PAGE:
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The name Plexiglas is closely associated with Otto Röhm (1876 to 1939), an outstanding chemist and inventor. His first great success stemmed from making industrial use of enzymes, a method that is still used for the manufacture of countless products from detergents to food industry applications today.
From 1911, Röhm focused his research on acrylate and methacrylate chemistry, which he had originally explored in his doctoral thesis entitled "Polymerization products of acrylic acid." The first tangible results became available in 1927, and one year later, the company started to produce a clear, transparent bonded safety glass with an interior acrylate layer to serve as glazing material for the automotive industry. Further intensive research work ultimately led to the ground-breaking invention of PLEXIGLAS® in 1933.
The new material would never have been invented had it not been for an accident. Röhm was intent on creating a type of transparent rubber. One day he poured an experimental compound between two glass panels and placed them on a window sill for curing. Although he did not find any rubber the next day, the material he encountered was hard, clear as glass, and easily detachable from the glass panels. The chemist was baffled and perplexed, which ultimately helped him come up with the name of PLEXIGLAS®. The name designated both the product and the brand, since the visionary businessman was convinced that a good material requires a good name and immediately took steps to trademark the brand.
Today, PLEXIGLAS® is one of the world's best-known synthetic material brands and has become the epitome of acrylic glass (in chemical terms, polymethyl methacrylate, or PMMA for short).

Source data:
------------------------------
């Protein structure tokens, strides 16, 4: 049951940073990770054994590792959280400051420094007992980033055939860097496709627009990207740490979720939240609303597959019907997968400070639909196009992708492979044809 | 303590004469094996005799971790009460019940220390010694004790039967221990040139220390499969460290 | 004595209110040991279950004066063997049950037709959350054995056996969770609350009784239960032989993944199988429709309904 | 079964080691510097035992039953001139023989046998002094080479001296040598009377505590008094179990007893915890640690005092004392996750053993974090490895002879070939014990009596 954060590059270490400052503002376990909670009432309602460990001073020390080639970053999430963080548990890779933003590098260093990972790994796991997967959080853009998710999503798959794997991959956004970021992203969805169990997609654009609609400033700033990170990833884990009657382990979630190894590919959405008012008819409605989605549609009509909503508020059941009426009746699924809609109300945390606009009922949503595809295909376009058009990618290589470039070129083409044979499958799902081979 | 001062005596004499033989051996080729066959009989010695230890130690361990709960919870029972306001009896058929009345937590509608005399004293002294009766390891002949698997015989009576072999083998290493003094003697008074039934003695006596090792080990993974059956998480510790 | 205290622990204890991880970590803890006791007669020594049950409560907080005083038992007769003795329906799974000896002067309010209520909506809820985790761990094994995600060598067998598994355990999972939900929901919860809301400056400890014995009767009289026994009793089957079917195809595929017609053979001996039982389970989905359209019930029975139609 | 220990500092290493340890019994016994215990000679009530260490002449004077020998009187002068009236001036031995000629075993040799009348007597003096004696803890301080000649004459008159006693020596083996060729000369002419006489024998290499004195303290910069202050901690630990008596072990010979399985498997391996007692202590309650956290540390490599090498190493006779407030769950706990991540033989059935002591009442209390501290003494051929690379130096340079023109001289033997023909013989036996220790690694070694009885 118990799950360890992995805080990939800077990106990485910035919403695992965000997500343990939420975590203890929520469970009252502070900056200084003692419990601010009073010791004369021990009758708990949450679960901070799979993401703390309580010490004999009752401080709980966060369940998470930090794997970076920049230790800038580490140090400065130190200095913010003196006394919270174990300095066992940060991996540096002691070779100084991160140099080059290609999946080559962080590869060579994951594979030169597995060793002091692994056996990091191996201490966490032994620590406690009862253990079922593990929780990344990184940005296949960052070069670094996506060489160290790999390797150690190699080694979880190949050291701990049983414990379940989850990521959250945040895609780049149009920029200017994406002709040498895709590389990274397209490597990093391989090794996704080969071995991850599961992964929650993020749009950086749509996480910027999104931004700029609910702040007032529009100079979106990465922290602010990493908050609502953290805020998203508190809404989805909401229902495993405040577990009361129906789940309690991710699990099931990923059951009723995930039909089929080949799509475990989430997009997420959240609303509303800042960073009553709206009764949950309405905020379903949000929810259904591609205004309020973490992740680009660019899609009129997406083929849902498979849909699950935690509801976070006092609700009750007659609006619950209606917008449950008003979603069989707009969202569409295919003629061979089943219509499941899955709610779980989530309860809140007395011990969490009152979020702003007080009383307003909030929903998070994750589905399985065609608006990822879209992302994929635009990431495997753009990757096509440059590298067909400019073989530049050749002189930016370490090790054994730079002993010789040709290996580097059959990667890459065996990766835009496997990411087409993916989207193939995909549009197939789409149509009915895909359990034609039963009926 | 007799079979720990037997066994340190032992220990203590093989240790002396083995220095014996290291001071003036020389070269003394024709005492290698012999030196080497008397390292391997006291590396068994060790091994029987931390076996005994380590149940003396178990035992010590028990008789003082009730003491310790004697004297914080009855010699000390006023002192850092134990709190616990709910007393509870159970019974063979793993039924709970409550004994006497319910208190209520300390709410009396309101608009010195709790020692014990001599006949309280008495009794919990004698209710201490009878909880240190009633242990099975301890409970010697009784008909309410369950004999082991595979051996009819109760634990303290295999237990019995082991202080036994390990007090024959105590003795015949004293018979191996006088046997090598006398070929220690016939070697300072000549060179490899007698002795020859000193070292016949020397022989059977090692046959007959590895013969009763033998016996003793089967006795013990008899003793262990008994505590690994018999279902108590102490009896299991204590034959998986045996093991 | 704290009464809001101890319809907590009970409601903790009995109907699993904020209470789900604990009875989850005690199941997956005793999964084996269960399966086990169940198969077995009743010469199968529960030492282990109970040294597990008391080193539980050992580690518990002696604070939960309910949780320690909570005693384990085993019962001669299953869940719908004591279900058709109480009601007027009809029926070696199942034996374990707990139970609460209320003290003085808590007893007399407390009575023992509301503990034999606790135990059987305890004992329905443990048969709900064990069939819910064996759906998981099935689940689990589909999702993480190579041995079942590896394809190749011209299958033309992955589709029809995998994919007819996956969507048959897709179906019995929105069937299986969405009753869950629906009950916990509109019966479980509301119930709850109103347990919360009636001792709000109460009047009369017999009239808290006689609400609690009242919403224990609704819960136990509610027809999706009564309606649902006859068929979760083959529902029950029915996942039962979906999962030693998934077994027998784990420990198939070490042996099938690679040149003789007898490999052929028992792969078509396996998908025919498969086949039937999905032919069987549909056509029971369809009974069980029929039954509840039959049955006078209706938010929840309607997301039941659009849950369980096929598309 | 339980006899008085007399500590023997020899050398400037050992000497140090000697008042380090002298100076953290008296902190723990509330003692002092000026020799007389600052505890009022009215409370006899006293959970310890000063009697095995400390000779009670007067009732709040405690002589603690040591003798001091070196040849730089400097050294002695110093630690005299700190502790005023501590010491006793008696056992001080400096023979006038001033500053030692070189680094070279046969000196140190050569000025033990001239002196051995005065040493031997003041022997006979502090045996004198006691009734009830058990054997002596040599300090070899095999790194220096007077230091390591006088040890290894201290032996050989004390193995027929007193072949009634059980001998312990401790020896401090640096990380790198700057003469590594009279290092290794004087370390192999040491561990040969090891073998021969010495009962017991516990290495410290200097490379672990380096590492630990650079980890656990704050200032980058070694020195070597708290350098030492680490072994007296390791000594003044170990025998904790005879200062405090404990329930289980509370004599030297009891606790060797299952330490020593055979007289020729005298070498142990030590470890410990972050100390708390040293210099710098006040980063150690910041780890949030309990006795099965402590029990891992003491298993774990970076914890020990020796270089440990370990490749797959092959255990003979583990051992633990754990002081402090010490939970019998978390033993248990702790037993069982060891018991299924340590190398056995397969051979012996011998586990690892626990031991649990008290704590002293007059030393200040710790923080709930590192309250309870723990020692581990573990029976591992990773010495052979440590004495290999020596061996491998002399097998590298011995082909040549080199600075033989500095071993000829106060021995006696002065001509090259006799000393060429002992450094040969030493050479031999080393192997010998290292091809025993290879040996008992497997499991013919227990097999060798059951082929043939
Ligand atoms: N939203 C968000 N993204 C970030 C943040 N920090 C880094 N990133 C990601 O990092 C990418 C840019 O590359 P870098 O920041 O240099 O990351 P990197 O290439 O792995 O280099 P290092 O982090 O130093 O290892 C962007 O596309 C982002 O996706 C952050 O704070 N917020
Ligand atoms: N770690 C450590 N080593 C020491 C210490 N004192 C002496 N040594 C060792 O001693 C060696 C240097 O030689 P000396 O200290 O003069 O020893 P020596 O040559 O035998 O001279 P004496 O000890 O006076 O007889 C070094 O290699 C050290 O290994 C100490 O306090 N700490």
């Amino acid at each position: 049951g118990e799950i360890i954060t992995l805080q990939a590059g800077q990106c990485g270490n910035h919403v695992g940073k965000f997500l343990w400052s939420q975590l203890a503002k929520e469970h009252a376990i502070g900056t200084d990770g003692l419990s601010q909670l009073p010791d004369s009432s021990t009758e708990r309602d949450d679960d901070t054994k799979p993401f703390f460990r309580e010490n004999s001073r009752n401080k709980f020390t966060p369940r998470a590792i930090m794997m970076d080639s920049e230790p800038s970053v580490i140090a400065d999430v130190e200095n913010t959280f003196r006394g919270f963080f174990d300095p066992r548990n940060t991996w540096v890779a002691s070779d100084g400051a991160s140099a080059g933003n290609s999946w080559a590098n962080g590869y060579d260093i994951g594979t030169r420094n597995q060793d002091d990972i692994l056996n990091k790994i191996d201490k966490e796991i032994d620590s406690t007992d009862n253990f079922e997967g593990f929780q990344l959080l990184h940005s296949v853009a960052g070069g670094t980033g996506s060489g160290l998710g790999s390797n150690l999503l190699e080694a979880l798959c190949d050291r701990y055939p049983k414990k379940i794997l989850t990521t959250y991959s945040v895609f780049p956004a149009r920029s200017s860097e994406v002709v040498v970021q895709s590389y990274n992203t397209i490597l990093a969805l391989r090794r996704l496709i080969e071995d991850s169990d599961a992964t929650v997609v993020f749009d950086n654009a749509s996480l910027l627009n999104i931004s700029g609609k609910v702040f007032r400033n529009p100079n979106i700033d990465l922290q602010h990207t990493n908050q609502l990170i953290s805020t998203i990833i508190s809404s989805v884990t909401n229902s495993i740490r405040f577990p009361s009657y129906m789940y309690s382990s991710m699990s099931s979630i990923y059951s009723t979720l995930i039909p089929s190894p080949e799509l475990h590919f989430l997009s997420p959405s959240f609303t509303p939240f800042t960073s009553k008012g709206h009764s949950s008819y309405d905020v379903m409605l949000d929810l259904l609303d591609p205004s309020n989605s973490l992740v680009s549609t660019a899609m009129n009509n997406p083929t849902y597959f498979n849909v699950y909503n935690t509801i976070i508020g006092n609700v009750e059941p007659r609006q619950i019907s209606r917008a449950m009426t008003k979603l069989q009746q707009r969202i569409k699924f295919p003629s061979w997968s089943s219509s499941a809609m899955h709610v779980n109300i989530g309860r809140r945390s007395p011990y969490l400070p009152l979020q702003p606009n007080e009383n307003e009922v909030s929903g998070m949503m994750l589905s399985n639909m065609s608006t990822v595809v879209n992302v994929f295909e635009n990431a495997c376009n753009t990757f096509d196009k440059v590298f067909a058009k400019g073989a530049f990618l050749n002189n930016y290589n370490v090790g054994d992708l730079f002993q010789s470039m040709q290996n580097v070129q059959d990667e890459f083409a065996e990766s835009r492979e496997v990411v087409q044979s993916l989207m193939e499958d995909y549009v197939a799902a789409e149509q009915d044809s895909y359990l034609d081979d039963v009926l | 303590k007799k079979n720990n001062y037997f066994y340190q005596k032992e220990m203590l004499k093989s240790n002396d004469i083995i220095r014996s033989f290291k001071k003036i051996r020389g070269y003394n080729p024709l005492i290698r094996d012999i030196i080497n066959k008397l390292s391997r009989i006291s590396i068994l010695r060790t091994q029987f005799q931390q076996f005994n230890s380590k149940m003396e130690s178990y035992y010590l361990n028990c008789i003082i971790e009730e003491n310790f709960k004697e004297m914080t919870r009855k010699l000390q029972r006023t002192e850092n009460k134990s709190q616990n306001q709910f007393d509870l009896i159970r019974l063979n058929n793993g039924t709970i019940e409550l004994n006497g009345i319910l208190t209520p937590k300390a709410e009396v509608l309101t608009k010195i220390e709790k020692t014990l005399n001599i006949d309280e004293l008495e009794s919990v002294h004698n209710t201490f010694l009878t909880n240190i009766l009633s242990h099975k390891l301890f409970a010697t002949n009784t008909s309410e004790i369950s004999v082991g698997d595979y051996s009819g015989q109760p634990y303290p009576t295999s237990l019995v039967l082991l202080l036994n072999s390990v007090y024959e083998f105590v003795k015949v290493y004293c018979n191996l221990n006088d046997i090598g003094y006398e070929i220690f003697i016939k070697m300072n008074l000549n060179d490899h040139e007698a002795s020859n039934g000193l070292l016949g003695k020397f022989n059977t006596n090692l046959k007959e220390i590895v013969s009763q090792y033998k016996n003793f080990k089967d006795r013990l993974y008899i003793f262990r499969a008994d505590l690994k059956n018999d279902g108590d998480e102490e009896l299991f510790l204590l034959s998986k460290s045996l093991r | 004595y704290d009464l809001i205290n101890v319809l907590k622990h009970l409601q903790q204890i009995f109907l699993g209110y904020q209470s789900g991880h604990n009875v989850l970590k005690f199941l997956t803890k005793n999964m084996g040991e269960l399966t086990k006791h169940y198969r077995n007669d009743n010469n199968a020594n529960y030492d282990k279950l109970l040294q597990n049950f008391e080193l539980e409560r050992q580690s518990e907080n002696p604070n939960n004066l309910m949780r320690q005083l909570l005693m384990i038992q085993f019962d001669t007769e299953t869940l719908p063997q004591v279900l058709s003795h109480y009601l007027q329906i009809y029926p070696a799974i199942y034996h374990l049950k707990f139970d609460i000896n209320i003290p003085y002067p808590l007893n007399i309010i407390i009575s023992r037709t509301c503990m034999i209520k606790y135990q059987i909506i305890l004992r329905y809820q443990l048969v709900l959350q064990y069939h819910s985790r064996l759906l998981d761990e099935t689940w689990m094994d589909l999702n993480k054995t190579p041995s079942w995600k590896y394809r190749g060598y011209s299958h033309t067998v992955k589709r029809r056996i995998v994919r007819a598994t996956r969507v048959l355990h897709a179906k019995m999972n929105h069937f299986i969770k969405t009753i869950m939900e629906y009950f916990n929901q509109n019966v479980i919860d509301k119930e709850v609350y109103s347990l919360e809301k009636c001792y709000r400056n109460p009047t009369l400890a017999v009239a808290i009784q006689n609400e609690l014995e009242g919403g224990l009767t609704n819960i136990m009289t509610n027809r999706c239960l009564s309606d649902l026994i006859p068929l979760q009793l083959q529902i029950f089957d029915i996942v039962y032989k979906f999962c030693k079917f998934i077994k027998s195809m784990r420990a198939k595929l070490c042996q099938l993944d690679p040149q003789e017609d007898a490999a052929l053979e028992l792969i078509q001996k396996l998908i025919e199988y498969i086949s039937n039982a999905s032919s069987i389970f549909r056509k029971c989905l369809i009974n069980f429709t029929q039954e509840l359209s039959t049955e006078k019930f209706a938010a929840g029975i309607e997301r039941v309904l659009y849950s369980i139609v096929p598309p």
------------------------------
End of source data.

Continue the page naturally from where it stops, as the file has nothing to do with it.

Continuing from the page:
People were immediately fascinated with the properties of PLEXIGLAS®. It is much lighter and more durable than glass and is more easily permeated by light. It does not yellow, filters UV radiation, and burns without any toxic fumes. It is simple to process, can be shaped under heat, is resistant, easy to care for, and completely recyclable. It can be dyed any color, conducts light in transparent varieties, and is of optically ultrapure quality. It can be produced as cast or extruded semifinished materials and processed as a molding compound with all thermoplastic methods.
The material won a gold medal at the 1937 World Fair for music instruments made of PLEXIGLAS®. Such instruments are still being built and used to this day. The most important example in Germany is the grand piano used by singer Udo Jürgens.
Unfortunately, Plexiglas found its most common use in the weapons industry from the early years to the end of the war and was primarily used in the cockpits of fighter planes.
The breakthrough success for PLEXIGLAS® came after WWII, when post-war society discovered its use in roofs, furniture, automobiles, injection-molded lenses and as the cover of the fashionable new record players. The cockpit of the legendary Messerschmitt microcars was made of PLEXIGLAS®. Designers have been so infatuated with the product for decades that there is always no place in everyday life that does not feature PLEXIGLAS®. Fiber optics in super-thin LED televisions are made of the material, as are bicycle reflectors, car rear lights, airplane windows, sun roofs, watch covers or fresnel lenses for solar applications. Eighty years after its invention, PLEXIGLAS® continues to be an ultramodern material with continuously new applications.
Evonik is a worldwide manufacturer of PMMA products sold under the PLEXIGLAS® trademark on the European, Asian, African and Australian continents and under the ACRYLITE® trademark in the Americas.